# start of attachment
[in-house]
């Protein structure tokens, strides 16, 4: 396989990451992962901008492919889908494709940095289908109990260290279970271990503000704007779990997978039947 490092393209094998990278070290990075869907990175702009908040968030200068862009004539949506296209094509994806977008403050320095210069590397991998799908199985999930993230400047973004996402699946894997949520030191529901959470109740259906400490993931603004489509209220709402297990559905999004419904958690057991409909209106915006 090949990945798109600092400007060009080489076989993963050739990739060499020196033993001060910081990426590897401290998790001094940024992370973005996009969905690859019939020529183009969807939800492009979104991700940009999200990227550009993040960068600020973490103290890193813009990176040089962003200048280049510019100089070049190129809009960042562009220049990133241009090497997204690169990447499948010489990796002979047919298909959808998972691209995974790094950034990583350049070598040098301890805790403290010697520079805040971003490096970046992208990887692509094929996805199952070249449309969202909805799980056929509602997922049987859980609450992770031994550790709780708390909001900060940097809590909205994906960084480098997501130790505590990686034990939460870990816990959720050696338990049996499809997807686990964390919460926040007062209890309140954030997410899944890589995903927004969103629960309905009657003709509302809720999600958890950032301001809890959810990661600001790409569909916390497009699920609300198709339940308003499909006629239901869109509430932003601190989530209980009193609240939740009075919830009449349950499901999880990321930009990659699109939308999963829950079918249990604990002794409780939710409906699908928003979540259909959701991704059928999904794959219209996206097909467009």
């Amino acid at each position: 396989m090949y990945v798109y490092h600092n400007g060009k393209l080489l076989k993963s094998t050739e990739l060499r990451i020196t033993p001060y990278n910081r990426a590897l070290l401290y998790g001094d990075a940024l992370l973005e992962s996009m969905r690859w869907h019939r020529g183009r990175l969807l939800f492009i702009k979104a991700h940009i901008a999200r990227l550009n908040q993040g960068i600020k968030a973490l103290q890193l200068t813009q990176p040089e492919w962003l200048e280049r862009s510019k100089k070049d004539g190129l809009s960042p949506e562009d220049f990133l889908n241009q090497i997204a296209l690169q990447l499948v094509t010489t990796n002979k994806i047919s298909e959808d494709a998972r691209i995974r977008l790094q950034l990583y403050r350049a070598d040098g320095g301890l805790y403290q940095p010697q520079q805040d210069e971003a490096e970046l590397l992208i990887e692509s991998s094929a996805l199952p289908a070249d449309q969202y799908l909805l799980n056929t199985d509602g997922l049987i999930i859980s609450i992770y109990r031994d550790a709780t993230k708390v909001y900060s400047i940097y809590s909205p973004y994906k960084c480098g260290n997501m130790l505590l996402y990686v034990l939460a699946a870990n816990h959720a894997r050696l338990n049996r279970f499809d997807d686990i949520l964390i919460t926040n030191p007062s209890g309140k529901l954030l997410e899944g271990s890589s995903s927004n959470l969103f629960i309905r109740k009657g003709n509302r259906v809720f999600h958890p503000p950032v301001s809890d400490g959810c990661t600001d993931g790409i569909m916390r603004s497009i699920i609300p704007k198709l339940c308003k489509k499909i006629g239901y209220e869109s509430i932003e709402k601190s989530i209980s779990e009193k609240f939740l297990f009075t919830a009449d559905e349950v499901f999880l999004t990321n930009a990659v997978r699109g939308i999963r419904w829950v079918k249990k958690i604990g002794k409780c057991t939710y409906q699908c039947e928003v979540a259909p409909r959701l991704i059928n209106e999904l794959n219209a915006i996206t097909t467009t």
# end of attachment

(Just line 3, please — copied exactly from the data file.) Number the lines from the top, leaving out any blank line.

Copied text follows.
């Amino acid at each position: 396989m090949y990945v798109y490092h600092n400007g060009k393209l080489l076989k993963s094998t050739e990739l060499r990451i020196t033993p001060y990278n910081r990426a590897l070290l401290y998790g001094d990075a940024l992370l973005e992962s996009m969905r690859w869907h019939r020529g183009r990175l969807l939800f492009i702009k979104a991700h940009i901008a999200r990227l550009n908040q993040g960068i600020k968030a973490l103290q890193l200068t813009q990176p040089e492919w962003l200048e280049r862009s510019k100089k070049d004539g190129l809009s960042p949506e562009d220049f990133l889908n241009q090497i997204a296209l690169q990447l499948v094509t010489t990796n002979k994806i047919s298909e959808d494709a998972r691209i995974r977008l790094q950034l990583y403050r350049a070598d040098g320095g301890l805790y403290q940095p010697q520079q805040d210069e971003a490096e970046l590397l992208i990887e692509s991998s094929a996805l199952p289908a070249d449309q969202y799908l909805l799980n056929t199985d509602g997922l049987i999930i859980s609450i992770y109990r031994d550790a709780t993230k708390v909001y900060s400047i940097y809590s909205p973004y994906k960084c480098g260290n997501m130790l505590l996402y990686v034990l939460a699946a870990n816990h959720a894997r050696l338990n049996r279970f499809d997807d686990i949520l964390i919460t926040n030191p007062s209890g309140k529901l954030l997410e899944g271990s890589s995903s927004n959470l969103f629960i309905r109740k009657g003709n509302r259906v809720f999600h958890p503000p950032v301001s809890d400490g959810c990661t600001d993931g790409i569909m916390r603004s497009i699920i609300p704007k198709l339940c308003k489509k499909i006629g239901y209220e869109s509430i932003e709402k601190s989530i209980s779990e009193k609240f939740l297990f009075t919830a009449d559905e349950v499901f999880l999004t990321n930009a990659v997978r699109g939308i999963r419904w829950v079918k249990k958690i604990g002794k409780c057991t939710y409906q699908c039947e928003v979540a259909p409909r959701l991704i059928n209106e999904l794959n219209a915006i996206t097909t467009t």